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Today, you can pay very little for a digital camera, but there are many reasons to pay more. One of my favorite reasons to pay more is to get a broader range of shutter-speeds. While all recent cameras support shutter-speeds between 1/500s and 1/8s, this range is not sufficient for all types of photography.

Slow shutter-speeds are important for low-light photography, specially for using low-ISO settings which result in lower-image noise and higher quality pictures. It is very important to know that such photography requires a tripod, or another form camera support. Anyone who never supports their camera using a tripod, even with stabilization, can forget about shutter-speeds slower than 1/8s. In this case, there is no value in paying for slower shutter-speeds. For those who are interested in low-light photography, slower shutter-speeds are essential. Numerous entry-level digital cameras only provide exposures up to a few seconds (typically, between 2 and 4). This allows night photography of lit areas such as downtown streets, but not always at low-ISO sensitivities.

For night photography of buildings, skylines and parks, exposures may be needed up to 8s or 15s. Even longer exposures are needed for light-trails, moonlit landscapes and star-trails. This type of photography is time-consuming, so unless someone is interested in in it, they are not likely to try. On the other hand, a camera which does not support such slow shutter-speeds won’t be able to gather enough light in those conditions.

And then there are faster shutter-speeds. At 1/500 some action, such as running and dancing, can be frozen, Faster action like race-cars, speed-boats, wild-animals and insects may need correspondingly faster shutter-speeds. At least 1/2000 is needed to freeze most action. Some cameras, such as the Konica-Minolta Dimage A1, support shutter-speeds as fast as 1/16000s which can theoretically freeze extremely fast action. However, these shutter-speeds are rarely used because an extremely bright seen is needed. Even near noon in full-sun, it is rare to use speeds above 1/2000 at typical ISO sensitivities.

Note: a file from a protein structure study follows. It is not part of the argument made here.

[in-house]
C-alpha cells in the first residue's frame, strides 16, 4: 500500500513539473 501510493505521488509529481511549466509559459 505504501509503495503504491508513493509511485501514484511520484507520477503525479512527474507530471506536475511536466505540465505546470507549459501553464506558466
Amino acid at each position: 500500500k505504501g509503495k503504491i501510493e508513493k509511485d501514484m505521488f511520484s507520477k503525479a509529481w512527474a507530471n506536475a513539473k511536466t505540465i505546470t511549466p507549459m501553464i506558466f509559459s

Creative photography involves selecting shutter-speeds for effect as much as for exposure. In terms of slow shutter-speeds, one can use neutral-density filters to lengthen an exposure. For shortening an exposure beyong what high-ISO settings may allow, one must add more light to the subject. This is ostensibly more difficult and not even always possible. For this reason, access to longer-shutter speed tends to be more valuable then access to faster shutter-speeds.

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